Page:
Morocco s National Family Planning Program (PNPF) offers a range of contraceptive methods to its population and the Ministry of Public Health encourages the informed, voluntary choice of couples in contraceptive matters. However, the success of this approach depends upon the involvement of service providers to help people decide which contraceptive option is best for them. While the overall level of contraceptive prevalence rose from 20% in 1980 to 50% in 1995, a larger proportion of urban women compared to rural women use contraception, women use especially short-term methods, and there remains unmet need for family planning. Moreover, there exists a large gap between the level of contraceptive knowledge and method use. The IUD, introduced in Morocco in 1965, remains the second most widely used contraceptive method in the country behind the oral pill, at 4.3% and 32.2%, respectively. The PNPF plans to promote the IUD to both health professionals and the general population. This study examines the attitudes, behaviors, and perceptions of family planning service providers and the population with regard to the IUD. The goal was to identify rumors about the IUD, the population s expectations, the competence levels of service providers, and the quality of services. Relations between service providers and the population were also evaluated.
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  4. 4

    HIV / AIDS care and support projects. Using behavior change communication techniques to design and implement care and support projects.

    Family Health International [FHI]. AIDS Control and Prevention Project [AIDSCAP]

    Arlington, Virginia, AIDSCAP, [1997]. 73 p. (USAID Contract No. HRN-5972-C-00-4001-00)

    This manual explains how organizations can use behavior change communication techniques in HIV/AIDS care and support projects. After an introductory section, section 2 describes HIV/AIDS care and support projects, their benefits, and their target audiences. The third section lists examples of care and support activities, and section 4 covers whether a particular organization should engage in care and support efforts. The remaining sections explore each of the important steps in instituting and carrying out such a project. Section 5 deals with choosing a target audience, and section 6 describes how to use segmentation techniques and a situation analysis to understand a target group. The seventh section details the planning and design of care and support interventions, and section 8 looks at choosing effective communication approaches. Section 9 discusses meeting training and education needs of health workers. The next two sections delineate the role of leaders, institutions, and the media in influencing social norms as well as ways to involve community leaders. Section 12 reviews ways of working with and involving people living with HIV/AIDS, and the final section considers family issues.
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  5. 5

    Network models of the diffusion of innovations.

    Valente TW

    Cresskill, New Jersey, Hampton Press, 1995. xv, 171 p. (Quantitative Methods in Communication)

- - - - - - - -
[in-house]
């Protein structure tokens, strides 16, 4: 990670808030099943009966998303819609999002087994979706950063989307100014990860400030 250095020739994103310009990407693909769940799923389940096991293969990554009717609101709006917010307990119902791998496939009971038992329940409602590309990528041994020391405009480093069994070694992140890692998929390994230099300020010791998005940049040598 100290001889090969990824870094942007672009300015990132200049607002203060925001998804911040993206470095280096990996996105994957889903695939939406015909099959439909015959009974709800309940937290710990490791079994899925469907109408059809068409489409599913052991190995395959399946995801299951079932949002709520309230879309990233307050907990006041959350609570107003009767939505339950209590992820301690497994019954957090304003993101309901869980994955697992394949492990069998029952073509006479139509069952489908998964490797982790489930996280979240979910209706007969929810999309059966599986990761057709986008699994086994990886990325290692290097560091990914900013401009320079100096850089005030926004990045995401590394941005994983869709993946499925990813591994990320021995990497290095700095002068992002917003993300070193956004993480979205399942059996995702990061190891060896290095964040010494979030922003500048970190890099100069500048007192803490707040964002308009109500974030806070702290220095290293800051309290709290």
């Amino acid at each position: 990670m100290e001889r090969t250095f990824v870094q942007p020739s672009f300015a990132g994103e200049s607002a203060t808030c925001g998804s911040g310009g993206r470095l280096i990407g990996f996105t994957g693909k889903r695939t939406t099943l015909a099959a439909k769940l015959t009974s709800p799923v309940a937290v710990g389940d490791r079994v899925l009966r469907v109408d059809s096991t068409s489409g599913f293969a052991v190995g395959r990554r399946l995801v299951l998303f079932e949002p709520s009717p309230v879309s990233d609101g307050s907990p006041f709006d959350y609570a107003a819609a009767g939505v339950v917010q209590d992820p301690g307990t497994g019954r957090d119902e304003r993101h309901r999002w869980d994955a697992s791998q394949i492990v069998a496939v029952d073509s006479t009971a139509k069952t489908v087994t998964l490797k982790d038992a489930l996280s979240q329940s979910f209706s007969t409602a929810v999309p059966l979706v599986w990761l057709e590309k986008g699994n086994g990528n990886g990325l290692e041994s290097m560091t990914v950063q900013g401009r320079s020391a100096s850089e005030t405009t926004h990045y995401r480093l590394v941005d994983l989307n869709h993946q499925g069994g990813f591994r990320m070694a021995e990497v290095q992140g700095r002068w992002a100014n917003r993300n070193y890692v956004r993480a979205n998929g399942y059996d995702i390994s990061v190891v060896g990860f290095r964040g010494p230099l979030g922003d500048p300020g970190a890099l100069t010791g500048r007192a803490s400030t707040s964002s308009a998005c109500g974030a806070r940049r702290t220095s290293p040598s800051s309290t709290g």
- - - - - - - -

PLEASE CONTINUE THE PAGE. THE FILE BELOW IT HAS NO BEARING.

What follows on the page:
Innovations, such as ideas, products, or opinions, spread or diffuse through society at a rate and specificity which can be understood by analyzing the pattern of communication (the social network) which exists between individuals in a social system. Analysis of such network models of diffusion reveals tipping points in the process that are studied through threshold models, which focus on individuals, and critical mass models, which describe social systems. Together, these models provide a comprehensive picture of how social systems determine social change. This book opens with an introduction which reviews the theory of diffusion of innovations, network analysis, and the three diffusion datasets used as examples. The concept of "contagion," or the specific process of innovation diffusion (also known as the "diffusion effect"), is defined. Chapter 2 provides a framework for understanding threshold and critical mass models by describing prior research on their effects. Chapter 3 describes relational diffusion network models, which maintain that individuals adopt innovations based on their direct relations with others in their social system. Structural diffusion network models, presented in chapter 4, hold that individuals adopt innovations based on their position in their social system, regardless of their direct ties to others. Chapter 5 covers threshold models of diffusion and introduces the notion that individuals may be innovative with respect to their personal network as well as to the social system. Chapter 6 deals with critical mass models of diffusion and points out that competing definitions of critical mass and a lack of clarity in critical mass research has hindered the theoretical development of these models. This chapter tests alternative models and shows how centralness and radiality of personal networks contribute to the critical mass. Chapter 7 develops a network threshold model which can be conceptualized in both relational and structural terms and which allows individual innovativeness to be measured relative to an individual's personal network or relative to a whole social system. This model can be used to predict diffusion, identify opinion leaders, understand the two-step flow model of opinion formulation, and determine the critical mass. Chapter 8 discusses other possible methods which are useful for understanding network models. The final chapter discusses applications, contrasts network thresholds with the classic diffusion model, and concludes that network characteristics are associated with adoption behavior at both the individual and the system level of analysis. The shortcomings of the modeling systems presented in this book and the limitations of the research are discussed, and indications for future research are given.